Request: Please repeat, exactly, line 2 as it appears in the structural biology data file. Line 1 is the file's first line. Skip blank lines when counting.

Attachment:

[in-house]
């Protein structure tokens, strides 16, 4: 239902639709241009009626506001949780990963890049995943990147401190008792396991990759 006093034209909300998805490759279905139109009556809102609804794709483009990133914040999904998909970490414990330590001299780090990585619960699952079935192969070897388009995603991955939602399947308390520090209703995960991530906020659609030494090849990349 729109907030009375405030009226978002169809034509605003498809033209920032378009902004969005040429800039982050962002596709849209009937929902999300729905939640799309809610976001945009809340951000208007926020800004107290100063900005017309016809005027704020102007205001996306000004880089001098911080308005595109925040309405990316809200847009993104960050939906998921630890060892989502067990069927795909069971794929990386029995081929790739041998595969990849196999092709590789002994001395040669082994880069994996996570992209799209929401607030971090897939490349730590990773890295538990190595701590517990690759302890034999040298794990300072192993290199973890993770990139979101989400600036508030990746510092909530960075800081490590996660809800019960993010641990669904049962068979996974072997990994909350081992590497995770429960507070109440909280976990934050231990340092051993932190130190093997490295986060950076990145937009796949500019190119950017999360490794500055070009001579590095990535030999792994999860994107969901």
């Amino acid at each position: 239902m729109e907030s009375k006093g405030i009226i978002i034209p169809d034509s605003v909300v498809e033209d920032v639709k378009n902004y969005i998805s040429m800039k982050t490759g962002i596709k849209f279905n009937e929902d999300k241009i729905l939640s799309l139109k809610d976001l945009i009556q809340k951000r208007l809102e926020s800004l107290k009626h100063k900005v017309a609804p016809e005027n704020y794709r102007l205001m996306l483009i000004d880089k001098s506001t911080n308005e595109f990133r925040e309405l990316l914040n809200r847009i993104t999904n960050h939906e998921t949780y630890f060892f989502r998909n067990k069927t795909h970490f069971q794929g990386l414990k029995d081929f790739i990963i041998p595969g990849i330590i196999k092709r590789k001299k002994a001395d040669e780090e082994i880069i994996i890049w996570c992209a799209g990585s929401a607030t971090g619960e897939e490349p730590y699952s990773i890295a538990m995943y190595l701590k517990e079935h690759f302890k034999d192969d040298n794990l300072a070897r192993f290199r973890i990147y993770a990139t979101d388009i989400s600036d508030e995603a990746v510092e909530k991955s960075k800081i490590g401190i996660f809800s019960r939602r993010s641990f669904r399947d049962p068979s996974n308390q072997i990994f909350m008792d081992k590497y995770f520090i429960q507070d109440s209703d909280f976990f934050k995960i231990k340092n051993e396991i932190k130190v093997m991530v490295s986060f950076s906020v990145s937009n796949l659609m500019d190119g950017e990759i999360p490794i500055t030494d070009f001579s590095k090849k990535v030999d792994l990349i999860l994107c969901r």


């Protein structure tokens, strides 16, 4: 239902639709241009009626506001949780990963890049995943990147401190008792396991990759 006093034209909300998805490759279905139109009556809102609804794709483009990133914040999904998909970490414990330590001299780090990585619960699952079935192969070897388009995603991955939602399947308390520090209703995960991530906020659609030494090849990349 729109907030009375405030009226978002169809034509605003498809033209920032378009902004969005040429800039982050962002596709849209009937929902999300729905939640799309809610976001945009809340951000208007926020800004107290100063900005017309016809005027704020102007205001996306000004880089001098911080308005595109925040309405990316809200847009993104960050939906998921630890060892989502067990069927795909069971794929990386029995081929790739041998595969990849196999092709590789002994001395040669082994880069994996996570992209799209929401607030971090897939490349730590990773890295538990190595701590517990690759302890034999040298794990300072192993290199973890993770990139979101989400600036508030990746510092909530960075800081490590996660809800019960993010641990669904049962068979996974072997990994909350081992590497995770429960507070109440909280976990934050231990340092051993932190130190093997490295986060950076990145937009796949500019190119950017999360490794500055070009001579590095990535030999792994999860994107969901």